Life Insurance for Stay at Home Parents: How Much Do You Need?

In the case of families where one parent is working and the other stays at home to hold down the fort, there’s a common misconception that only the parent who is working has financial worth and should be covered by life insurance.

The truth is, both the working parent and the stay-at-home parent have significant financial worth, and thus it’s always best to make sure both parents are covered. Here’s why it’s important to get life insurance even as a stay-at-home parent, and how much you should take out.

Why should a stay-at-home parent get life insurance?

Society tends to undervalue stay-at-home parents and wrongly assume they don’t contribute to family finances. However, the truth is, having someone at home to cover all bases saves tens of thousands on services every month that would be otherwise outsourced to keep a household running.

According to the annual Mum Salary Survey conducted by, stay-at-home parents wear many hats comparable to a gamut of paid jobs, ranging from but not limited to:

  • Academic adviser
  • Accountant
  • Bookkeeper
  • Chief Executive Officer
  • Coach
  • Day Care Centre Teacher
  • Dietitian
  • Event Planner
  • Executive Housekeeper
  • Groundskeeper
  • Janitor
  • Judge/Magistrate
  • Logistics Analyst
  • Maintenance Supervisor
  • Network Administrator
  • Plumber
  • Public School Teacher
  • Psychologist
  • Nurse
  • Work/Life Program Manager

In 2016’s computation, this work would amount to at least 65,500 AUD a month. That’s not counting overtime, since the duties of stay-at-home parents aren’t limited to a 9AM-5PM window. These round-the-clock jobs would theoretically rake in overtime pay of 128,100 AUD. This brings the total worth of a stay-at-home parent’s work every month to 194,900 USD. Imagine suddenly having to shell out that much every month to keep the house afloat by hiring housekeeping, driving, cooking, cleaning, shopping, tutoring and other services!

If this is a staggering amount for one month, consider how expensive it would be annually as the remaining spouse raises the family by themselves.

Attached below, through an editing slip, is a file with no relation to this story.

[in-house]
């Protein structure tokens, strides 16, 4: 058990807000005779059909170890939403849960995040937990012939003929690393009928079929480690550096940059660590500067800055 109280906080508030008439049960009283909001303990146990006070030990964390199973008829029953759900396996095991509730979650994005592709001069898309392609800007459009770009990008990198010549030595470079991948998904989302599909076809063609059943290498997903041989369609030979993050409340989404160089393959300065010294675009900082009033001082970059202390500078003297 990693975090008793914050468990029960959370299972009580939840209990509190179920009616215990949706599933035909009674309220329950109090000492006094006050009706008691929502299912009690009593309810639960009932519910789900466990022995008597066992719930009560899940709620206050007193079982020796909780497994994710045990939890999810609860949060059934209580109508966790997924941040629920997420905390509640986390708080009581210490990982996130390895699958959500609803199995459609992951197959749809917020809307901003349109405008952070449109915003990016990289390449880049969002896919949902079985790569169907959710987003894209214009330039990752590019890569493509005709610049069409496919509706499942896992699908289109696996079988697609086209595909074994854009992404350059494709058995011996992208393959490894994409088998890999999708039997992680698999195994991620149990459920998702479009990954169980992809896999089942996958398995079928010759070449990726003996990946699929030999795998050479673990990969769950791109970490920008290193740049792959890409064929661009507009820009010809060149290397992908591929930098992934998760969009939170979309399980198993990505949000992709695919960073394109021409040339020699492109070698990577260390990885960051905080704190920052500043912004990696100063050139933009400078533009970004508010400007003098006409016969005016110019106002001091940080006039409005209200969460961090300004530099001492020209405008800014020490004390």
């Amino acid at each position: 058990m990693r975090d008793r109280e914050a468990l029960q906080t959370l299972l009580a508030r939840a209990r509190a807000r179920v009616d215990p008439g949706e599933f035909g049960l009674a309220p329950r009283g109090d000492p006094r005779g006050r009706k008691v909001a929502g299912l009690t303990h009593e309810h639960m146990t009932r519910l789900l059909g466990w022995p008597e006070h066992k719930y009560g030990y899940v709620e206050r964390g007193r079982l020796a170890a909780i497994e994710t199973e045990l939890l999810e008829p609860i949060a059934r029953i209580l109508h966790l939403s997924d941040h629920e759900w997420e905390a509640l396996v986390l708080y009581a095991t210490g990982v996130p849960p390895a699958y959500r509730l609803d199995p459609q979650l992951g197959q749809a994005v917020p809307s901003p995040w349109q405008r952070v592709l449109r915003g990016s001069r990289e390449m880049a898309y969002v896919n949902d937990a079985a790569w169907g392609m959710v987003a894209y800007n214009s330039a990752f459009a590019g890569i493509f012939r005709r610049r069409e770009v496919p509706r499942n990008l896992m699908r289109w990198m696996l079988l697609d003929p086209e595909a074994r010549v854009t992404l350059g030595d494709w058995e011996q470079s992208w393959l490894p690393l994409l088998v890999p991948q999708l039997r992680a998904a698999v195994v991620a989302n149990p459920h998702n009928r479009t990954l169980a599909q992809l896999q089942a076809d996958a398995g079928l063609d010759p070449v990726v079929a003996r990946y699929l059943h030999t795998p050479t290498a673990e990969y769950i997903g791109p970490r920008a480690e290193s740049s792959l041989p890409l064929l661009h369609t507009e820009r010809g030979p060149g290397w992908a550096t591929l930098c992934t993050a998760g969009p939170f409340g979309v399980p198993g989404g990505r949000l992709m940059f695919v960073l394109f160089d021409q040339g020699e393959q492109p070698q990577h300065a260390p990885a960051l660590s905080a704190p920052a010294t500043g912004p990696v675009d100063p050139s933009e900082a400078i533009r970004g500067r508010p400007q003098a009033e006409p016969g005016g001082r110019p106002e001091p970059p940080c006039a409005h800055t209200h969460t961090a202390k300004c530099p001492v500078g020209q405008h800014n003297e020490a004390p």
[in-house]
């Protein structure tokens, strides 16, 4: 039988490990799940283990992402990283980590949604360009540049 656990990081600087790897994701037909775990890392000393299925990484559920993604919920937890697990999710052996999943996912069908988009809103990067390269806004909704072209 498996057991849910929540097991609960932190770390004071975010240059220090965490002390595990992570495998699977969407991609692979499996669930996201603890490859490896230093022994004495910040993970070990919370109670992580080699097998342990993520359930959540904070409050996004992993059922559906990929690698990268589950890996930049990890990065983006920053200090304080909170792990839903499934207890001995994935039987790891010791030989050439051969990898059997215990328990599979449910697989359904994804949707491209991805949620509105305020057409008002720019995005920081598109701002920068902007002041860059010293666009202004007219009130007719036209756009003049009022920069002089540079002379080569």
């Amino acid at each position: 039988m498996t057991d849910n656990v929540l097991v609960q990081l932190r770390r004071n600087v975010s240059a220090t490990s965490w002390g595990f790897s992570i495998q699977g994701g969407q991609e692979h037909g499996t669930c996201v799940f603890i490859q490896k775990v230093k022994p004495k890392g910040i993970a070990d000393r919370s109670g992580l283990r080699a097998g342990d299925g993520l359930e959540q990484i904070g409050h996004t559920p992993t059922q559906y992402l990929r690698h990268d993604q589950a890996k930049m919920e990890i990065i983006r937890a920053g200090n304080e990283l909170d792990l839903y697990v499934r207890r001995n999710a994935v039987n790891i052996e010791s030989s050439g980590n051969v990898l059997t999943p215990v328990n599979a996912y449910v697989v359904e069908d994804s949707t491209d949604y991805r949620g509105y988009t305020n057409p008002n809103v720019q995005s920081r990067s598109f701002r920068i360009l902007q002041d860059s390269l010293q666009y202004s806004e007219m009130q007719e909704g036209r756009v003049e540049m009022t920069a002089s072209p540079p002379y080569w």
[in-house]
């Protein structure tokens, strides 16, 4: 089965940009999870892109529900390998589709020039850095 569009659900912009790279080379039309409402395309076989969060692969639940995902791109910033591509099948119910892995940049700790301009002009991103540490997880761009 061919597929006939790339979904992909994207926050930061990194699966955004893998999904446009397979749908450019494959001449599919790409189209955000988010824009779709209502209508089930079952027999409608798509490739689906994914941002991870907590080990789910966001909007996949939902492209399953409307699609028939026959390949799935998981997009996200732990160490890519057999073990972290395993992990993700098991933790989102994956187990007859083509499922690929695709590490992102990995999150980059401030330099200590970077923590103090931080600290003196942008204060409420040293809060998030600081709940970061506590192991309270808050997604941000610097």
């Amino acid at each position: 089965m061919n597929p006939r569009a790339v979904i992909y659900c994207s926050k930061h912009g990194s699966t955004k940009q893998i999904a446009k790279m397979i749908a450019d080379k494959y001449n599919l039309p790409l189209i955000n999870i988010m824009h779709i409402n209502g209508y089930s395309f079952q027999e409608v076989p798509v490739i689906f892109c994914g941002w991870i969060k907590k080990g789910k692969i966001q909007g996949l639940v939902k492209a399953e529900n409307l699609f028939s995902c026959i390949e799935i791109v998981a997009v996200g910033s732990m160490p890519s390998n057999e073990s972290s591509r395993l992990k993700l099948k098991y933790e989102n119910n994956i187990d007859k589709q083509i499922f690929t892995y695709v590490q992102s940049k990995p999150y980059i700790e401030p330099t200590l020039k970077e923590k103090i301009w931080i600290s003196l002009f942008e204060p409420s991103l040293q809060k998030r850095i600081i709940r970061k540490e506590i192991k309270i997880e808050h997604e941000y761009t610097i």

Finally, the death of a spouse will result in other immediate expenses – medical bills, funeral expenses, and taxes – all of which will be heaped on top of the trauma and emotional turmoil of losing a family member.

Taking out life cover for a stay-at-home parent means the working parent will receive a death benefit that will defray these immediate and long-term costs. They will not be left scrambling to make up expenses to keep the household running in the midst of grieving and keeping the family together. Purchasing life cover for the stay-at-home parent is therefore, a sensible, responsible idea.

How much life insurance will a stay-at-home parent need?

To get a general idea of how much life insurance to take out, research how much it would cost in your area to replace the amount and quality of work the stay-at-home parent does at home every month.

Multiply this cost by 12 to get the annual cost of the work done by the stay-at-home-parent. The annual cost will then be multiplied by the number of years it will take before the youngest child graduates from college and leaves the nest. This will be more or less the ideal amount of coverage you should aim for when getting life insurance for the stay-at-home parent.

Of course, the amount you will actually decide to take out will also depend on certain factors such as location, number of current dependents (and if you expect to have more), family’s income, and debt (mortgages, credit card debt and car payments, for example). If the working parent will be shouldering all the costs, consider as well their current salary and job security.

Bring up all your family’s concerns with your life insurance specialist when you decide to take out life insurance for the stay-at-home parent.

How to get life insurance for a stay-at-home parent

There’s no placing monetary value on your worth as a parent, but life insurance is simply there to assist your family in coping with your loss by replacing the work you contribute as unobtrusively as possible.

No one wants to think about dying when the centre of their world is their growing family, but you can make it gentler on your loved ones in the unexpected event of your loss by preparing for it in advance. You may not necessarily need the most expensive policy available, but it’s important that you have a safeguard in place to ensure that your spouse and dependants will be able to carry on in your absence.

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